Gingering, or gingering the tail, is the practice of making a horse carry its tail high, and to a lesser extent to encourage it to move in a lively fashion, by applying an irritant, such as raw ginger, to its anus or vagina. Historically the process, the purpose of which was often to make an older horse behave like one that was younger, or to temporarily liven up a sick or weakened animal, was known as feaguing (from which the modern term figging derives), and involved a piece of ginger, onion, pepper, tobacco, or a live eel. The modern practice commonly involves a paste product with concentrated gingerol.
For the halter horses in the Arabian and American Saddlebred breeds, high tail carriage and animation are desired traits. However, nearly all horse show sanctioning organizations in the USA explicitly forbid gingering and have the authority to disqualify a horse treated in this way. While some areas may be less than rigorous about enforcing the rule, tests such as "ginger swabbing" may be done to detect the presence of ginger in the anus. While it is not entirely reliable, concerns of being detected by anal tests has led to some horse handlers placing the irritant in the vagina if the horse is a mare. A modern veterinary dictionary notes that vaginal placement is more effective than anal insertion, because the irritant is likely to remain in place longer, and concludes gingering "would be considered to be an act of cruelty in any civilized community."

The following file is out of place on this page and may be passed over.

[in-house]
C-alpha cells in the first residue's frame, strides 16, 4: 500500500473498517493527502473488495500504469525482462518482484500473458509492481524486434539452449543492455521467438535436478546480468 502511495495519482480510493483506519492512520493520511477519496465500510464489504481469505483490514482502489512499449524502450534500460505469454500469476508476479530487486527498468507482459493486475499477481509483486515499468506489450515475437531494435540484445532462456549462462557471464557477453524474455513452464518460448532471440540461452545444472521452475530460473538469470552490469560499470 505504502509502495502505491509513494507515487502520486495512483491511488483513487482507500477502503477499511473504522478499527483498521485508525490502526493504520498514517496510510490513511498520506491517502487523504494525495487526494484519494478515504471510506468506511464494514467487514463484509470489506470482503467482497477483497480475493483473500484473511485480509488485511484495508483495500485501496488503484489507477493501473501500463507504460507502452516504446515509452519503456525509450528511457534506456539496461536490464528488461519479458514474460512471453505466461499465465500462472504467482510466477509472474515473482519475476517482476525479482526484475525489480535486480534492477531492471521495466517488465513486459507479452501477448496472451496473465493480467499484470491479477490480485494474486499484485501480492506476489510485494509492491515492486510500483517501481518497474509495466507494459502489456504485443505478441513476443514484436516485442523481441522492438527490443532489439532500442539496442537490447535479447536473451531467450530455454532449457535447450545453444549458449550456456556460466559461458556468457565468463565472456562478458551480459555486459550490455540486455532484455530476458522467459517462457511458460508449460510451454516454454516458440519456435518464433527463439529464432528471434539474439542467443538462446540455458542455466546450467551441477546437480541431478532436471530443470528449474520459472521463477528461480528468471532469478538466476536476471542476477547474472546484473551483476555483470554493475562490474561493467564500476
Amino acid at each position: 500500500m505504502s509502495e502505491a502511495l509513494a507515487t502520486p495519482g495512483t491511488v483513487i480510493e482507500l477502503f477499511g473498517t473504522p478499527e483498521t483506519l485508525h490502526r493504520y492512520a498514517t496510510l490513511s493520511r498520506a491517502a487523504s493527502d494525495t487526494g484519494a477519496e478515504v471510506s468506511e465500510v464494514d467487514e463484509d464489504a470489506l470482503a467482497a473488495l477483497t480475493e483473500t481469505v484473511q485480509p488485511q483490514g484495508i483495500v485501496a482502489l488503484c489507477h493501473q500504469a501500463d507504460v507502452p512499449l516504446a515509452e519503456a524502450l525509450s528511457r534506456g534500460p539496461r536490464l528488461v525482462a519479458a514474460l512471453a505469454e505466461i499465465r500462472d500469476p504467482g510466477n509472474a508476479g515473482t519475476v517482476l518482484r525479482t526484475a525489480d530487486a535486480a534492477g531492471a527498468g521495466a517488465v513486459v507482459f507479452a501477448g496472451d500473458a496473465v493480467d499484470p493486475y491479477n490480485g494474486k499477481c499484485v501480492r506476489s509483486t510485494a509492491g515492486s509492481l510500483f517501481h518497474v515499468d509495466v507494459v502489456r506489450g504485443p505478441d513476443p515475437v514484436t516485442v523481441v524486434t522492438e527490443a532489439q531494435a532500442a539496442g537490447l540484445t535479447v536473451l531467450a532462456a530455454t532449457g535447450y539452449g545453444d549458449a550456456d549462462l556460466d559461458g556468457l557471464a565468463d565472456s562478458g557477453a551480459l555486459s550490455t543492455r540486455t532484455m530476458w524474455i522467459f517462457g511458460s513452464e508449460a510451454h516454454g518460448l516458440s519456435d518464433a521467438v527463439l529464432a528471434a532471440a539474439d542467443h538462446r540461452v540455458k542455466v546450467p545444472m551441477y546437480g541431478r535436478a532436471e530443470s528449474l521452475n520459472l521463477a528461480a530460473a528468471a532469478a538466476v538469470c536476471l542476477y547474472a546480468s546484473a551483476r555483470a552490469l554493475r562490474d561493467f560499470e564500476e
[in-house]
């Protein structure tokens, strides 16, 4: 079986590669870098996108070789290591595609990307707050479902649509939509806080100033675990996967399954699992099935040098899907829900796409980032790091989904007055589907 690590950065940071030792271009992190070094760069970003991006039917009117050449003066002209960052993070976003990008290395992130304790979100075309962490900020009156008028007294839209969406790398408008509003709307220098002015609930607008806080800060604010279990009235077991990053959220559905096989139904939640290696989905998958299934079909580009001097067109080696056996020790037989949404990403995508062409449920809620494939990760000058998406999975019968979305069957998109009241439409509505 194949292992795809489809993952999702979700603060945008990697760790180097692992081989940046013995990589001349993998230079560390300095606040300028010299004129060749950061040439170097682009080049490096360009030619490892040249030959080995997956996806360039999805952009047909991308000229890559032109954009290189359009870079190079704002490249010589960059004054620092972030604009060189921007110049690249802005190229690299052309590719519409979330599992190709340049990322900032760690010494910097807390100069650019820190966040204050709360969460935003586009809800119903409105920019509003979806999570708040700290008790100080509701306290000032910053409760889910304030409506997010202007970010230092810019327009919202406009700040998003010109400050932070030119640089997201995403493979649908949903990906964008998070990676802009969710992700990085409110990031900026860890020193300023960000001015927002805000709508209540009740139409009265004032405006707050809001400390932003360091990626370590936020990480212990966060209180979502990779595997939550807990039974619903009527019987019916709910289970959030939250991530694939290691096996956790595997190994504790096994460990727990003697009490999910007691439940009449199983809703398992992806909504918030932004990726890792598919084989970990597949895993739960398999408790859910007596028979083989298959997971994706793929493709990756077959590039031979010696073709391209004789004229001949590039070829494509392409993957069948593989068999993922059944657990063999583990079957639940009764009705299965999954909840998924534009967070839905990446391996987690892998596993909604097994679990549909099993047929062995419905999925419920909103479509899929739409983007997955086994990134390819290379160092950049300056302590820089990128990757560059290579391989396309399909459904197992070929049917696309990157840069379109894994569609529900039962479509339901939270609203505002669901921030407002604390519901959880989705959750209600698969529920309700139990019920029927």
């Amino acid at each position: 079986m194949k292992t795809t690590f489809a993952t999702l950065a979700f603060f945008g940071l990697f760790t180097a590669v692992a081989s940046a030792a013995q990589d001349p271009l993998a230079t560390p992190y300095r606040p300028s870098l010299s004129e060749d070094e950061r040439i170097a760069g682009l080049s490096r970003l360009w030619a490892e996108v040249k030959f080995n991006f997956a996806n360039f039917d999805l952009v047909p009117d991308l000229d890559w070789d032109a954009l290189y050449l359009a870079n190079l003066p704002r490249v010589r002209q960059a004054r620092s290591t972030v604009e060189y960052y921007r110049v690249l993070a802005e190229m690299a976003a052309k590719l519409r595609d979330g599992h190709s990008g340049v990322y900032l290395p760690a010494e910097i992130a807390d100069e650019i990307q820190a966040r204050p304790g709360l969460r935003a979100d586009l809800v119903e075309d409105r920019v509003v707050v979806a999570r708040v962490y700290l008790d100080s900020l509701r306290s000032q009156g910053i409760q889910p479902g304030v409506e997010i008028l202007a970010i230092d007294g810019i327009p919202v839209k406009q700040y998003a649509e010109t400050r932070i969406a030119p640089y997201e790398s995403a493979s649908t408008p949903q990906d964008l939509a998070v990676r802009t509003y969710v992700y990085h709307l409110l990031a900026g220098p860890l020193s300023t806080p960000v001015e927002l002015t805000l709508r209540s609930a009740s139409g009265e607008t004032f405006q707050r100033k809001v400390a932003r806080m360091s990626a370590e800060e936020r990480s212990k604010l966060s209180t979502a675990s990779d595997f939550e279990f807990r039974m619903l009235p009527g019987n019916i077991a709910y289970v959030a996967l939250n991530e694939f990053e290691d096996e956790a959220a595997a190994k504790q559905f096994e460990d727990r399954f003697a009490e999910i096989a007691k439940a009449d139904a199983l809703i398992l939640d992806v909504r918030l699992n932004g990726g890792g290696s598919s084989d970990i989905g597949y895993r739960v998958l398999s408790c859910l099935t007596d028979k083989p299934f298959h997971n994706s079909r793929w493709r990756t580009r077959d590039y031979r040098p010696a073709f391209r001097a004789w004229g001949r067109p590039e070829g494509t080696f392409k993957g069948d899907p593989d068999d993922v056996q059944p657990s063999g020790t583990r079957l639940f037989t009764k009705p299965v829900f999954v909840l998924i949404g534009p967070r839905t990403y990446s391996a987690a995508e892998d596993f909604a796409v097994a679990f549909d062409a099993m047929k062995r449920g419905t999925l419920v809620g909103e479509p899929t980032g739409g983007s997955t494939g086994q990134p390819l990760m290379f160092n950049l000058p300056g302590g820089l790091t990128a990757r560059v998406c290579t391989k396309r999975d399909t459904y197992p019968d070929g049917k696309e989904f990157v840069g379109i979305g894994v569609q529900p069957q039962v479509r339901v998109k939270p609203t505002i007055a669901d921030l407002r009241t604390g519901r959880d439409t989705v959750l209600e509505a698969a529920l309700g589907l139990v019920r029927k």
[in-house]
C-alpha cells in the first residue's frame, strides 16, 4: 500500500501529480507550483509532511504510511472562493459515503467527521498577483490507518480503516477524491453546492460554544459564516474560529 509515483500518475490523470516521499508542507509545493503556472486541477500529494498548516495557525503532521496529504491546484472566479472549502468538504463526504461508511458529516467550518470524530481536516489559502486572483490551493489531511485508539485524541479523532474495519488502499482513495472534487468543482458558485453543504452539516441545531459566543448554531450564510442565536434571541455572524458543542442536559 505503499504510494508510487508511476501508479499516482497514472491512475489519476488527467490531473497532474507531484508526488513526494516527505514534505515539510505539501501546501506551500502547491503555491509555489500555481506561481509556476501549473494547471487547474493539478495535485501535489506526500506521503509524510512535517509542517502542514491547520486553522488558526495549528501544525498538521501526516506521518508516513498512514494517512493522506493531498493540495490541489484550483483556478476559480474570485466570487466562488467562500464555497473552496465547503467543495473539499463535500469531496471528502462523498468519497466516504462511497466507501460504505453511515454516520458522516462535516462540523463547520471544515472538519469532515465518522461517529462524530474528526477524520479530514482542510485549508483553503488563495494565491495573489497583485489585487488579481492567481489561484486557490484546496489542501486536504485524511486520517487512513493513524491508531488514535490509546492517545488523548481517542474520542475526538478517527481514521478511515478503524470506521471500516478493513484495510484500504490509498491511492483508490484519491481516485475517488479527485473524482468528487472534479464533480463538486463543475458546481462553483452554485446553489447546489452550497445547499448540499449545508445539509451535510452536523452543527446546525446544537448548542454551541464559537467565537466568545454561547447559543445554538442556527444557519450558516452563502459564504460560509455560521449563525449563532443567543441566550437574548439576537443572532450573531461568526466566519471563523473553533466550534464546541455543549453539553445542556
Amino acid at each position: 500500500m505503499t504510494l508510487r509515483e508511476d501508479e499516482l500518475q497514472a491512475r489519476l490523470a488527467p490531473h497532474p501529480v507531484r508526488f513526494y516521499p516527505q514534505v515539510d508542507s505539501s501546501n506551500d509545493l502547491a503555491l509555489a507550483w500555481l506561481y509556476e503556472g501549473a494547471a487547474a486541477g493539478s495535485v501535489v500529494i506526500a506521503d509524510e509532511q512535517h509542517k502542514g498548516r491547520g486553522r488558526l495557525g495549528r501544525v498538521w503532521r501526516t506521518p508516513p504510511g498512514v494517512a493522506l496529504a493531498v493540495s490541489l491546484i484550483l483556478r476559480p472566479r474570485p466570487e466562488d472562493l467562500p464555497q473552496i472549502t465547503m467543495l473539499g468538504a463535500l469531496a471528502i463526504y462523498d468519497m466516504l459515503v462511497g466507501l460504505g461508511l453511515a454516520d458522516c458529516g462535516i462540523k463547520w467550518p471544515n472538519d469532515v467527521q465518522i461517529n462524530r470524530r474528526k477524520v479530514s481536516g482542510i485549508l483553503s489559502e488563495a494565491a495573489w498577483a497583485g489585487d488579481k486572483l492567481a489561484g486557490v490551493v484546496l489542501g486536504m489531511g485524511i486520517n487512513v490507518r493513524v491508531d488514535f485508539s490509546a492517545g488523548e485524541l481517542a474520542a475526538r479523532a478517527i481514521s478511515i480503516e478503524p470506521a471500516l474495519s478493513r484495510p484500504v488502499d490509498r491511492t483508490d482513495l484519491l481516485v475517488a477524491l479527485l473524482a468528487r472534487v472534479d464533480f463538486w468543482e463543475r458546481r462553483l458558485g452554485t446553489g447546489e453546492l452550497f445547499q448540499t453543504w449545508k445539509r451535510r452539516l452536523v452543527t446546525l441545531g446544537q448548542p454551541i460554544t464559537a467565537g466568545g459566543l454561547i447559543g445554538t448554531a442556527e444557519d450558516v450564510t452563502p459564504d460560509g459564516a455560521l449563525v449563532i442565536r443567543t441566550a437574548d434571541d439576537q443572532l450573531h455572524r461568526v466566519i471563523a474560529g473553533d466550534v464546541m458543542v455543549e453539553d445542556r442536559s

- Ogilvie, John. Imperial Dictionary of the English Language, 1883. p. 272
- The 1811 Dictionary of the Vulgar Tongue
- Schaefer, J.C.. New manual of homeopathic veterinary medicine, 1873. p. 13; published by Boericke & Tafe
- Alexander Nevzorov. The Horse Crucified and Risen, 2011. p. 283; published by Nevzorov Haute Ecole
- This Practice Is Abhorrent, September 21, 2007, Straight Egyptians.com
- Gingering in the Saunders Comprehensive Veterinary Dictionary, 2007 edition, by D.C. Blood, V.P. Studdert and C.C. Gay; published by Elsevier. Accessed online via Answers.Com.
- Feague definition with etymology at Wiktionary.